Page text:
We are well aware that cigarette smoking has a direct link to lung cancer. Did you know that the latest Surgeon General's report identified 21 other diseases that have a causal relationship to cigarettes?
The list included 12 types of cancer, 6 categories of cardiovascular disease, diabetes, chronic obstructive pulmonary disease, and some pneumonias. But a new report put out by the American Heart Association, the National Cancer Institute and several major medical centers that pooled data on millions of subjects of both sexes and age 55 years and older found other concerns for smokers. In this study, mortality was followed from 2000 to 2011.
There were 181,377 deaths overall---19% in smokers and 14% in non smokers. The study reconfirmed the increase morality due to smoking in the conditions listed above. However, 17% of the smokers with increased mortality helped identify new conditions impacted by smoking: renal failure, intestinal ischemia, hypertensive heart disease, infections, various respiratory conditions, breast cancer and prostate cancer---conditions not part of the earlier "21".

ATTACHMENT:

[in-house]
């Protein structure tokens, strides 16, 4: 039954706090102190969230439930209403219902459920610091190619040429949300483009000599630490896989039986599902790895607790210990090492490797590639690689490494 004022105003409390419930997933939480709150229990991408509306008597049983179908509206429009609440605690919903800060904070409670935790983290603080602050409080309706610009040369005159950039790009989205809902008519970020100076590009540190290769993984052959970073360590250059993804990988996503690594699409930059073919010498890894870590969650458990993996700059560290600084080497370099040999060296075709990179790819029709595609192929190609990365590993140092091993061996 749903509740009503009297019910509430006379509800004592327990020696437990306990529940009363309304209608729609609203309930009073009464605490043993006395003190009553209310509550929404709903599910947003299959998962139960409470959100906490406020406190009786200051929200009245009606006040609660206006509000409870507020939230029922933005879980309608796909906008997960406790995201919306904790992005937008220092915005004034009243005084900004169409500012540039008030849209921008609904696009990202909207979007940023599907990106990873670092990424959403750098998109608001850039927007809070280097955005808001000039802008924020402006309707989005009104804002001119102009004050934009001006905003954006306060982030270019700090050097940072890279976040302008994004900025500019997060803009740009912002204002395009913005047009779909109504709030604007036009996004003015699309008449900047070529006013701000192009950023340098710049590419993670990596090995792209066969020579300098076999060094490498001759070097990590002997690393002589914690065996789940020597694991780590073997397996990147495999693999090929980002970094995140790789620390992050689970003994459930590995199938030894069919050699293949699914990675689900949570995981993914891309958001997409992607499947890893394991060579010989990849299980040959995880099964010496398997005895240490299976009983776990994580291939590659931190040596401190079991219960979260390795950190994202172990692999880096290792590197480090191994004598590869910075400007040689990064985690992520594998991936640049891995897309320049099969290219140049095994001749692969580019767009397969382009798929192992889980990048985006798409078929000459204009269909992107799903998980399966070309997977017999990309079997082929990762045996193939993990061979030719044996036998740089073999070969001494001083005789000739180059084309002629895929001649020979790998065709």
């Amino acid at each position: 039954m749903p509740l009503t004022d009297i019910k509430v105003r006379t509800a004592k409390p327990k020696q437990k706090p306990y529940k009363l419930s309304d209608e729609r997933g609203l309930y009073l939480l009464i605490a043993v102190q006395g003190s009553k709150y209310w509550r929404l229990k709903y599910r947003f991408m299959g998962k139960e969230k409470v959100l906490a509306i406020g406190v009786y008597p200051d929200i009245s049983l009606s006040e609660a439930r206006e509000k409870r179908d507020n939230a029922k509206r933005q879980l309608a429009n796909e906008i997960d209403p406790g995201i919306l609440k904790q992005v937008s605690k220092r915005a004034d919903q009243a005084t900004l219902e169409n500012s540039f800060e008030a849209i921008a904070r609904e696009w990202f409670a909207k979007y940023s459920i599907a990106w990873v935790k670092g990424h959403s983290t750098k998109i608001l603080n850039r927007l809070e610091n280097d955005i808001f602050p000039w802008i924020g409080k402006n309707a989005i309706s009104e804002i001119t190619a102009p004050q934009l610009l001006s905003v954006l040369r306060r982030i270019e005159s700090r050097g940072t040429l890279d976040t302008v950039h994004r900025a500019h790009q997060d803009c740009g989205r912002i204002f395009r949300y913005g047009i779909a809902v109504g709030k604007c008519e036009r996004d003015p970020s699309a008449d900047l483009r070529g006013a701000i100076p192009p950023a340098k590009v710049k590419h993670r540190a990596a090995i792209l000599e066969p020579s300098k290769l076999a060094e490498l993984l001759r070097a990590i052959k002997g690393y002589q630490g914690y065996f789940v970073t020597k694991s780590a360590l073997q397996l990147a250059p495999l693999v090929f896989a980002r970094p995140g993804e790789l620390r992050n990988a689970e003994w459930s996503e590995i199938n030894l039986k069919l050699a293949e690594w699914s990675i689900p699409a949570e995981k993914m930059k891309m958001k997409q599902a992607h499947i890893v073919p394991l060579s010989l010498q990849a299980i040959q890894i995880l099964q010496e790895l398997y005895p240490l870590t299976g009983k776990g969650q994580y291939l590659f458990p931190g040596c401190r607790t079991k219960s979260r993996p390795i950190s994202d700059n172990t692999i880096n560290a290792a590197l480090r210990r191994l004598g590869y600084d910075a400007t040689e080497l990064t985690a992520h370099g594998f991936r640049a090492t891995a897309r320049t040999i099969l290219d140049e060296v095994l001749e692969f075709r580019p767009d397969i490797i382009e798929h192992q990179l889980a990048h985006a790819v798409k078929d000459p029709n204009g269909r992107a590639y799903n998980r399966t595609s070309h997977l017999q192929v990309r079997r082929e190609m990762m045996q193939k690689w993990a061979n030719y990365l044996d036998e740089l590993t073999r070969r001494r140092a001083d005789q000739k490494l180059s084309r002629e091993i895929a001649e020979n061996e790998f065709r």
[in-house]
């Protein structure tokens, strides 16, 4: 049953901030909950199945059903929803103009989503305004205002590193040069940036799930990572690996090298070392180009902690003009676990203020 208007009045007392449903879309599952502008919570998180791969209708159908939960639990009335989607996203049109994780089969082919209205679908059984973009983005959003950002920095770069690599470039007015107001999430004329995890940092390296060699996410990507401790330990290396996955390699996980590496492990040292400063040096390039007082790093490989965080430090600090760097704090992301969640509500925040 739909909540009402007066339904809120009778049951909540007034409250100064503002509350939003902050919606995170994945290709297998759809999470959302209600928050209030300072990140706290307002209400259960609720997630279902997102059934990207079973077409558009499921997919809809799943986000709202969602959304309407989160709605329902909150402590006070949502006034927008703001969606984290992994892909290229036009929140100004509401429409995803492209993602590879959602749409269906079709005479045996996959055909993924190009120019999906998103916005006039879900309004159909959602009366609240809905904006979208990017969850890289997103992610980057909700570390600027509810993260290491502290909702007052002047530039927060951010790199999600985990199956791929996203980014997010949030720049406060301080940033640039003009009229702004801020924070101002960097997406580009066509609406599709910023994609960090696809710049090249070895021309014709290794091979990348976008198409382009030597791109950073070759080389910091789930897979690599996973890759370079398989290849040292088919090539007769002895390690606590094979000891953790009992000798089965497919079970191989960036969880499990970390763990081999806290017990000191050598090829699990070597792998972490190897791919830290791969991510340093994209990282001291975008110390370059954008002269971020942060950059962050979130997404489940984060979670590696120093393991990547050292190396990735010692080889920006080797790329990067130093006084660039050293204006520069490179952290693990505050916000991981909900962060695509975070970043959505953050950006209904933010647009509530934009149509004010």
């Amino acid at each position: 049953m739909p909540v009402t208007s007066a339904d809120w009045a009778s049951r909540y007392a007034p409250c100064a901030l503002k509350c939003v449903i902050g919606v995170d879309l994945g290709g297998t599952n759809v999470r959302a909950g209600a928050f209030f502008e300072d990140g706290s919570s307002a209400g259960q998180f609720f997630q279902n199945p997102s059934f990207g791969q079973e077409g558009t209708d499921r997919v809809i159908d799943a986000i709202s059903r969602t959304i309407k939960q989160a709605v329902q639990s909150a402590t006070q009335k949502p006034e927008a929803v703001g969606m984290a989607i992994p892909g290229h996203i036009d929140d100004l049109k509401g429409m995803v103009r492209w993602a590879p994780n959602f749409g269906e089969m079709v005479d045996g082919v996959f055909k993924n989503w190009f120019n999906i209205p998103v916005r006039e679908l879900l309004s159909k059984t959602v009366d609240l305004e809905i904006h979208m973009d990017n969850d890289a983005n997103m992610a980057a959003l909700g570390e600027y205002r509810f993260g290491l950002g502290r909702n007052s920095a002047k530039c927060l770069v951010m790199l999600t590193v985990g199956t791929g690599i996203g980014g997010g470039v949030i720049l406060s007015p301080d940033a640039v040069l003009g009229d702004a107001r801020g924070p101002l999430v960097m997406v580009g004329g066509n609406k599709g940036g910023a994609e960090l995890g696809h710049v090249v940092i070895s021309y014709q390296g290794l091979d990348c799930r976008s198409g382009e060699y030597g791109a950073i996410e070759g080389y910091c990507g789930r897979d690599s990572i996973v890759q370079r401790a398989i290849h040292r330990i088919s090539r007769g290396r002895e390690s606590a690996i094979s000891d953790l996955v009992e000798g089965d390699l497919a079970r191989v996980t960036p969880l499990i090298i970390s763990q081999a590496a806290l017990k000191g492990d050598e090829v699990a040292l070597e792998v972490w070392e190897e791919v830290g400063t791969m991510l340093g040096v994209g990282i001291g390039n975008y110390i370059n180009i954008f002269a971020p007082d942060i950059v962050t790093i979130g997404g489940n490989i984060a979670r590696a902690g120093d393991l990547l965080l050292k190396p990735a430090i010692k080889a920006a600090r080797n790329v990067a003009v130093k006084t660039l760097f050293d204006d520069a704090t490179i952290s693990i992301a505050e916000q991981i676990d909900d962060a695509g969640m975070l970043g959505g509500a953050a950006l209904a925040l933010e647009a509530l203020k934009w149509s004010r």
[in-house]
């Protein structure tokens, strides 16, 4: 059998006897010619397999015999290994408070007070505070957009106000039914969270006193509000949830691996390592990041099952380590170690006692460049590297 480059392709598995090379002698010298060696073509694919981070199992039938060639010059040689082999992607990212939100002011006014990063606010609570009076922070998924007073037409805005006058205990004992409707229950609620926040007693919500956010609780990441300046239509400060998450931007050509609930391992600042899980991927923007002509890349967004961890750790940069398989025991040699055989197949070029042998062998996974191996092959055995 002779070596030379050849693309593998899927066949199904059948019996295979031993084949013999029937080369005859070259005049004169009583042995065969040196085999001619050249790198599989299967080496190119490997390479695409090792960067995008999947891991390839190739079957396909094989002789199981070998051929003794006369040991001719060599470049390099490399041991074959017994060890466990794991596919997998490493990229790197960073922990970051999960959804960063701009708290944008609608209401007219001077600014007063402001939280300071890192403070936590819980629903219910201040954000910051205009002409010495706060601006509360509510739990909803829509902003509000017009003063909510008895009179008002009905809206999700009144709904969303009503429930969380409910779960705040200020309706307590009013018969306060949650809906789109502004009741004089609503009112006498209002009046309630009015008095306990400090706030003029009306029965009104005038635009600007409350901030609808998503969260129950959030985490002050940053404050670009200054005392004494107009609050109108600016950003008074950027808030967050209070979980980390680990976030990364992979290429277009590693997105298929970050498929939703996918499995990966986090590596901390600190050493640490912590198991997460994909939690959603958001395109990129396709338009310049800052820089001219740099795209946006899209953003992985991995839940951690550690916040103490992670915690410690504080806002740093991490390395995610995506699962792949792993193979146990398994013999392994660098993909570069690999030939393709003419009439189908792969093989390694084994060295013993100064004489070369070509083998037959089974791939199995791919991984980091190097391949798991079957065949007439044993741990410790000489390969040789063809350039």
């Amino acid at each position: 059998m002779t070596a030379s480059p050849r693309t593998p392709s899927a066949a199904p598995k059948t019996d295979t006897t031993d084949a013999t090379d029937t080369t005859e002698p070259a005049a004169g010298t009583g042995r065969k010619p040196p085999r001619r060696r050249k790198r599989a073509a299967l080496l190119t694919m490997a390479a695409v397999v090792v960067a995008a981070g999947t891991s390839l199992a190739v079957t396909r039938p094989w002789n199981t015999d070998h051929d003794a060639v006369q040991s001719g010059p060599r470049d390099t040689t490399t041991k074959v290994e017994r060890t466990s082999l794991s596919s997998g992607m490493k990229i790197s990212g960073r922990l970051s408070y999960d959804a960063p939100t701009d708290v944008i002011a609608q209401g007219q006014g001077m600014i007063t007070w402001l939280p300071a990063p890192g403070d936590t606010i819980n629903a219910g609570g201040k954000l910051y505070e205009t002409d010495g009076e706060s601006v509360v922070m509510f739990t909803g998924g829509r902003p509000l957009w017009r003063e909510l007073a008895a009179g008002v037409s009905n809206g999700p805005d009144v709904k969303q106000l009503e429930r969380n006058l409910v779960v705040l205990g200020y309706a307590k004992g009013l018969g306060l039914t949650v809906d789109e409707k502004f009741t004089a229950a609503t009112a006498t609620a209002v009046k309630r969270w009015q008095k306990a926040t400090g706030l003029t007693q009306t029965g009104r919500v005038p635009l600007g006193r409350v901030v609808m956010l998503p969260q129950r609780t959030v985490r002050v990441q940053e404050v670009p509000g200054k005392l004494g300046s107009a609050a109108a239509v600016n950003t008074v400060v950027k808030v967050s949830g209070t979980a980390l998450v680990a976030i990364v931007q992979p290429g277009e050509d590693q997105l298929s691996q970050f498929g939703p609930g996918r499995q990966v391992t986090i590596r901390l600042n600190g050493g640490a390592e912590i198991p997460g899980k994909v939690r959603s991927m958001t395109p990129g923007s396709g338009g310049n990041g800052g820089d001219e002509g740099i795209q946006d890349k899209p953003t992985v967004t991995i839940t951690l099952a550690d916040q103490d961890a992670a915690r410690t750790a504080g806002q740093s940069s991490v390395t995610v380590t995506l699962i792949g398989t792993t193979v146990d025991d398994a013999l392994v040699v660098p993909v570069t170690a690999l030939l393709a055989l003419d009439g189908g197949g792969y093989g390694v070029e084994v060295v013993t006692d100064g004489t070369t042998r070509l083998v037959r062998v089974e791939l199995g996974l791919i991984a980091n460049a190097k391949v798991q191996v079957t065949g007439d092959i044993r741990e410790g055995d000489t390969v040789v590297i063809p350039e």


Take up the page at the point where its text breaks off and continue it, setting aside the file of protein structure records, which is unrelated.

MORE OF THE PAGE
While the study provides a more complete lists of conditions increased due to smoking, it also reinforces the fact that the rate of death from almost any cause was two to three time higher in current smokers when compared to non smokers. While more study is needed to rule our other behaviours and determine how smoking effects treatment, the study demonstrates how important it is to reduce smoking espeically in young people. Smoking also impacts one's quality of life and will often cause mortality due to chronic conditions a decade earlier in smokers. It sure makes sense to put those cigarettes away.